by jwolf on April 22, 2019 at 12:00 pm

    The Federal Trade Commission has released the agenda for its May 8 event, Strictly Business: An FTC Forum on Small Business Financing. The forum will explore trends and consumer protection issues in the small business financing marketplace, including the recent proliferation of online loans and alternative financing products.Commissioner Rohit Chopra will give opening remarks at the forum, followed by three panel discussions. The first panel will provide an overview of the small business financing marketplace. The second panel will examine merchant cash advances. The last panel will explore consumer protection risks, applicable laws, and efforts to better protect consumers. Andrew Smith, Director of the FTC’s Bureau of Consumer Protection, will deliver closing remarks.The forum, which is free and open to the public, will be held at the Constitution Center, 400 7th St., SW, Washington, D.C. The event will be webcast live. A webcast link will be posted on the FTC homepage and on the event page on the day of the event.The Federal Trade Commission works to promote competition, and protect and educate consumers. You can learn more about consumer topics and file a consumer complaint online or by calling 1-877-FTC-HELP (382-4357). Like the FTC on Facebook, follow us on Twitter, read our blogs, and subscribe to press releases for the latest FTC news and resources. […]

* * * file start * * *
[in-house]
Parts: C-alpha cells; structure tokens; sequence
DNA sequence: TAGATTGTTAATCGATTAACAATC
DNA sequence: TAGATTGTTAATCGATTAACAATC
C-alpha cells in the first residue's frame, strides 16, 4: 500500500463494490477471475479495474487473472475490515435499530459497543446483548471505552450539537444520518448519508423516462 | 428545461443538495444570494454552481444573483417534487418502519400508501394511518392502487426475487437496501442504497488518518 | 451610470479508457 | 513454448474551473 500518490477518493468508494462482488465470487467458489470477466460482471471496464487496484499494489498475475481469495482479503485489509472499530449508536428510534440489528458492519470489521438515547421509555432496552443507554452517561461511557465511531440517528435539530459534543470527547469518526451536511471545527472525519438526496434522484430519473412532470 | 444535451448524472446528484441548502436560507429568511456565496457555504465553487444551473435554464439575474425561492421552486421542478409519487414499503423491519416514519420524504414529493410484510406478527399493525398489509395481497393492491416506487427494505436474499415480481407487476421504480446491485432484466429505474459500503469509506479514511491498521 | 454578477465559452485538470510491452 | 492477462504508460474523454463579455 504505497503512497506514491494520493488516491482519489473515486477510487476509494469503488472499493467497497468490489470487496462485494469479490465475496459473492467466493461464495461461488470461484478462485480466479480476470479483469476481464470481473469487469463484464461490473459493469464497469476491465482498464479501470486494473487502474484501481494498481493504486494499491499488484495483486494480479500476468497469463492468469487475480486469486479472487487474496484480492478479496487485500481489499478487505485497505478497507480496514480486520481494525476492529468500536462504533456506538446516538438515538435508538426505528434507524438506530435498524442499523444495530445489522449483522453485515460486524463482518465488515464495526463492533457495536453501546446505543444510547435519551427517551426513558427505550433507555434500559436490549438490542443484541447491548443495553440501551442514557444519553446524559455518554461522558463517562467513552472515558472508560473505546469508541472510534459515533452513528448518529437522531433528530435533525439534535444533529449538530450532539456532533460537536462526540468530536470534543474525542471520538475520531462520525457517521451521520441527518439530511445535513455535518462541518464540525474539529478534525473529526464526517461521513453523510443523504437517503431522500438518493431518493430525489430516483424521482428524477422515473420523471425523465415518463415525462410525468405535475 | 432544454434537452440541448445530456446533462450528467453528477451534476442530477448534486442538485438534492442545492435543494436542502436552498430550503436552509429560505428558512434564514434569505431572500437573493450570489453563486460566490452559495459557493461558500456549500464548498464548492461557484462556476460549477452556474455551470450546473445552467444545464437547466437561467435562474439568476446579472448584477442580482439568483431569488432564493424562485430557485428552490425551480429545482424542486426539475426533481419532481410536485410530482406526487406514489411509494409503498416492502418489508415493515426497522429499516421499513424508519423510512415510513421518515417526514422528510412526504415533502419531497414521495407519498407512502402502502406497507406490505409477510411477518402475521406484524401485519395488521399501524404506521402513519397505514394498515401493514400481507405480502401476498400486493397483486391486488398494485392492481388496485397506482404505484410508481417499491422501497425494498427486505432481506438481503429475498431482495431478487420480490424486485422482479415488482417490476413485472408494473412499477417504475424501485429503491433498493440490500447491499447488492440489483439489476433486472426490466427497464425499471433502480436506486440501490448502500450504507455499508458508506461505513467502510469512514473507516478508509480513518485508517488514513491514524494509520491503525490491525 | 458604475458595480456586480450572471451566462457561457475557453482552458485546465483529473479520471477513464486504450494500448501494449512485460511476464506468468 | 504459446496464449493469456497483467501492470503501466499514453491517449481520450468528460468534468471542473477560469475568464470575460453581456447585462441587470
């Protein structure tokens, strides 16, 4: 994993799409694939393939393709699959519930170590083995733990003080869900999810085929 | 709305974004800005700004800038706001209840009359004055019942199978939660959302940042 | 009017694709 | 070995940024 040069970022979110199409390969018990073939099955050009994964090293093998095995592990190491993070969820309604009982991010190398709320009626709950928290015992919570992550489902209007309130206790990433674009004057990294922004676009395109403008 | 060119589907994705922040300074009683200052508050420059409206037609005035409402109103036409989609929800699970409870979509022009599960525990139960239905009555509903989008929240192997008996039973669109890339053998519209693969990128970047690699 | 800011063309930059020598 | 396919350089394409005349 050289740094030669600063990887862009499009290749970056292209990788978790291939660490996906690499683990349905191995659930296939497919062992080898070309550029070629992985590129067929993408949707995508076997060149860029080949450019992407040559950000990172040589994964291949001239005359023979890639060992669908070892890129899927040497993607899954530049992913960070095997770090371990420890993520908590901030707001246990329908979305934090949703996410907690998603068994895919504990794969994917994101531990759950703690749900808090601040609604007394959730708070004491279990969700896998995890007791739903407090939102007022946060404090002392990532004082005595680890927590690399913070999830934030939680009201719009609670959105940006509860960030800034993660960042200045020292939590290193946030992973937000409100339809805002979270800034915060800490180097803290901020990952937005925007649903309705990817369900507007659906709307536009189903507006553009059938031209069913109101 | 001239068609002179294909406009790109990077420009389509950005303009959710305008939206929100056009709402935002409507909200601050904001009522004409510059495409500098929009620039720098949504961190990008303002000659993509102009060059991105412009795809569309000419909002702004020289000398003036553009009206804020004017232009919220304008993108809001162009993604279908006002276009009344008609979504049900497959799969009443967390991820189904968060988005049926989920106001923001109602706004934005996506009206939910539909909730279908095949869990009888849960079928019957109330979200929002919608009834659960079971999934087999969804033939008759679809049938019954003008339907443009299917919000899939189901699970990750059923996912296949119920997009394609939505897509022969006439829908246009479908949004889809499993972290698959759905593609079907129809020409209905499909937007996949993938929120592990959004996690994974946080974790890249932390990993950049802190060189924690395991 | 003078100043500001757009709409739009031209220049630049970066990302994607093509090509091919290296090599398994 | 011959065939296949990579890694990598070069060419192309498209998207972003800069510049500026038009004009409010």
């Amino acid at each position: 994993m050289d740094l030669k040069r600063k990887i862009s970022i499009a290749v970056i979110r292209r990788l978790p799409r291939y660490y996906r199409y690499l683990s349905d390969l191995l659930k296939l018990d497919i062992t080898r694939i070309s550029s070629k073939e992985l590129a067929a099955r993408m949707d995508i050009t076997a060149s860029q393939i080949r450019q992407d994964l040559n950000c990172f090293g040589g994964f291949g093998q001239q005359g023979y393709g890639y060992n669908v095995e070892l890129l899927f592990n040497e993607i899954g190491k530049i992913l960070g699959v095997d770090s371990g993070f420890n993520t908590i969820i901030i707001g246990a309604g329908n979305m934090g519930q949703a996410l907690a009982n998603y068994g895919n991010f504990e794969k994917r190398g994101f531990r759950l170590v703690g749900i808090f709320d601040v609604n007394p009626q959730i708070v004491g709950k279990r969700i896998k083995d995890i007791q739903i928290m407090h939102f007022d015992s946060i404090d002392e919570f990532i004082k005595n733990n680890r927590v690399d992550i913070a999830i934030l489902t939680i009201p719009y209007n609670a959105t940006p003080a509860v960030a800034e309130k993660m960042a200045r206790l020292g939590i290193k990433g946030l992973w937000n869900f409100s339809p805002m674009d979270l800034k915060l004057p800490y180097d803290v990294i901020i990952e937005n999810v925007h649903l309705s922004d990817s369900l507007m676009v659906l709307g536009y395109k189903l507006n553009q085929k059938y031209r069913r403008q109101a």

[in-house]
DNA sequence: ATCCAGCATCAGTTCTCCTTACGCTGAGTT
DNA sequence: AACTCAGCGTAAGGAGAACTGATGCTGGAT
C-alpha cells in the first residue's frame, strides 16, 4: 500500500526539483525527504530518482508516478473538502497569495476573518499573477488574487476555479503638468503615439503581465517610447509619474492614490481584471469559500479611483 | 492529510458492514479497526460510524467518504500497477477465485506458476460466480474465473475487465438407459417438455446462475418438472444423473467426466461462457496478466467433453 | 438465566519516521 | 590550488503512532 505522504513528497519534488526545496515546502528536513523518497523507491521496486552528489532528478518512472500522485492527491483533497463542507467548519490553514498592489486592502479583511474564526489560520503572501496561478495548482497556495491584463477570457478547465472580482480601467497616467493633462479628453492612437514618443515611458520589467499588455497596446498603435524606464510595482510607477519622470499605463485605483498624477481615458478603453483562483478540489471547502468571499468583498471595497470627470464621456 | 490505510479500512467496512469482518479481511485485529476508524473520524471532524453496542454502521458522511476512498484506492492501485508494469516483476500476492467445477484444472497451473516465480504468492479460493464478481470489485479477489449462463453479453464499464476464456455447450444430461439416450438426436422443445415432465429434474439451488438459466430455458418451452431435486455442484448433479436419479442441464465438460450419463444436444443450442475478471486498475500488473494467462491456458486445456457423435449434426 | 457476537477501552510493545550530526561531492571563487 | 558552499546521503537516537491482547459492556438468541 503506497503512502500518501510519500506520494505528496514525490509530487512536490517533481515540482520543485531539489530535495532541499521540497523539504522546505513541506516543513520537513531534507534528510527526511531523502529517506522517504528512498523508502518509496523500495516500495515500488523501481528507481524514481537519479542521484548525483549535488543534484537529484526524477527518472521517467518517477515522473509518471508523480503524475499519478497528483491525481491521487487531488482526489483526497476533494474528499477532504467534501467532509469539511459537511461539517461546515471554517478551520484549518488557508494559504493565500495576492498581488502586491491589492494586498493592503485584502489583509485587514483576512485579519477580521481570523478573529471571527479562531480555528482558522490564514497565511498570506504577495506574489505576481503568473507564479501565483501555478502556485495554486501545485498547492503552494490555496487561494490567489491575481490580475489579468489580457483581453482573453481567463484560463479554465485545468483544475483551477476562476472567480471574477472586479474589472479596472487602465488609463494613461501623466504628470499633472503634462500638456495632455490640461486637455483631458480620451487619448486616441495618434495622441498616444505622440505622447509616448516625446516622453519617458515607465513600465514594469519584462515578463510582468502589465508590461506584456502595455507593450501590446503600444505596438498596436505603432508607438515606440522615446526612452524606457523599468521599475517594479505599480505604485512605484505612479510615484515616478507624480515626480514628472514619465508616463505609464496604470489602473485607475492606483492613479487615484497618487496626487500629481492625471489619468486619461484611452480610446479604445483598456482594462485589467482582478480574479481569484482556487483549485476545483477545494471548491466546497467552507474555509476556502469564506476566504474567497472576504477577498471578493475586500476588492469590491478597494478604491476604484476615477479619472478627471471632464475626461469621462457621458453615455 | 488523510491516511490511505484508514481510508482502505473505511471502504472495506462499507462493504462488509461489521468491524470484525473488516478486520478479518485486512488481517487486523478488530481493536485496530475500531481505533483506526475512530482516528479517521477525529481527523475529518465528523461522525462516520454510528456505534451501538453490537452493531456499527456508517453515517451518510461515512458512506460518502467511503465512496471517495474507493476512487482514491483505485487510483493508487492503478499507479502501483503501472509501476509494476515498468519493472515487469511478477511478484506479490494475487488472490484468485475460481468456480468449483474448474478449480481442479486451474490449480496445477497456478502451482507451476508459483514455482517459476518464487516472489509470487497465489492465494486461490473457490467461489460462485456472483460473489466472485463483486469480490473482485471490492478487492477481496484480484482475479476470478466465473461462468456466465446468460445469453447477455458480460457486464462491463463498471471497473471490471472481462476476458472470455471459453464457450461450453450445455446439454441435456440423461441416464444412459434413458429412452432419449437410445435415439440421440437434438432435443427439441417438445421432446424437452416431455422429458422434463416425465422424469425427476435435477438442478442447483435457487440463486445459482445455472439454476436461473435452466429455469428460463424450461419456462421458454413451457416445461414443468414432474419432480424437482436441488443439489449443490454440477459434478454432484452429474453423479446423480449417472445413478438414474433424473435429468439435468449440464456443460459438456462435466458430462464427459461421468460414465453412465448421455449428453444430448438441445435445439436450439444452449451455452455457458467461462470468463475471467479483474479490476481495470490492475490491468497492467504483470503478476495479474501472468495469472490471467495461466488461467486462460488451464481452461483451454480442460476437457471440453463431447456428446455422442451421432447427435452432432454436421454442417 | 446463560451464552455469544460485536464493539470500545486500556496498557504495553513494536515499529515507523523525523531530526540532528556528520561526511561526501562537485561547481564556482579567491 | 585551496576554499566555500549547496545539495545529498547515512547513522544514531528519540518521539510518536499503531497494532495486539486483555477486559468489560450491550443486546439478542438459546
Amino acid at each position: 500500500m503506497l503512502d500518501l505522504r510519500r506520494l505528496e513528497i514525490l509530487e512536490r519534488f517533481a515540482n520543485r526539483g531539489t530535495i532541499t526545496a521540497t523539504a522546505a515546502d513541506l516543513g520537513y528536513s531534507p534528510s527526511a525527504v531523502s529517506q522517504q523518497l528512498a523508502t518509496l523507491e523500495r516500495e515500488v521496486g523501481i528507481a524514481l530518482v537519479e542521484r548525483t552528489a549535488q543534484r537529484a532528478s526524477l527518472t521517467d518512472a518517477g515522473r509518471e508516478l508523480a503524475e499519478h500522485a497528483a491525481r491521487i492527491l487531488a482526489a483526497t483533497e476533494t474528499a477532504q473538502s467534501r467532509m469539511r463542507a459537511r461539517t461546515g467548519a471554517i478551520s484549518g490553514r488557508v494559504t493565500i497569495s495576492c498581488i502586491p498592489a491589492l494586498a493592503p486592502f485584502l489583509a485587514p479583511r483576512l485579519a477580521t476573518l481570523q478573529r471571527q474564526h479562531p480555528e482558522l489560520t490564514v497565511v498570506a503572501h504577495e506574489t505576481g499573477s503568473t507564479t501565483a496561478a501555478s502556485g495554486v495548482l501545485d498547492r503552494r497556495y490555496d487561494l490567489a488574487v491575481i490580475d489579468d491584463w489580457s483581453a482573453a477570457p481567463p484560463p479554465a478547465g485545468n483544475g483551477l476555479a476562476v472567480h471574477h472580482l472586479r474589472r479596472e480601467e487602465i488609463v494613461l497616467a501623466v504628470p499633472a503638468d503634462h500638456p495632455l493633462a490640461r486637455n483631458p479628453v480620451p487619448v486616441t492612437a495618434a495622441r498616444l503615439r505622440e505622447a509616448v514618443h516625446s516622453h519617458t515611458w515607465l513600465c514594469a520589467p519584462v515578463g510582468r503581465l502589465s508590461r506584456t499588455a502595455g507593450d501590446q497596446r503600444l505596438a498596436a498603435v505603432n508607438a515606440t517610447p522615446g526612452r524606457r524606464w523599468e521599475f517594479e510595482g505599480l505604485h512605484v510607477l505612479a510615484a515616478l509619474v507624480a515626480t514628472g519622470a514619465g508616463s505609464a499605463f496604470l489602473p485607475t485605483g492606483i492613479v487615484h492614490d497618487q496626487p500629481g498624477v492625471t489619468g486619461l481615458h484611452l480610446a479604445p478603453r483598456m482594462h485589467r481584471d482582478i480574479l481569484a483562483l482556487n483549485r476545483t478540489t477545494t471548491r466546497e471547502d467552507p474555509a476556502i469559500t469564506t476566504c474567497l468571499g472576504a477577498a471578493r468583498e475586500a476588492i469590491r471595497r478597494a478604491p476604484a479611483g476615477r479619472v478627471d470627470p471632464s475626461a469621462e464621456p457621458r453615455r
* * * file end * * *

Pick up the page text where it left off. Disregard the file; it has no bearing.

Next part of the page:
• FTC Approves Final Consents Settling Charges that Hockey Puck Seller, Companies Selling Recreational and Outdoor Equipment Made False ‘Made in USA’ Claims


    by rcuster on April 17, 2019 at 12:00 pm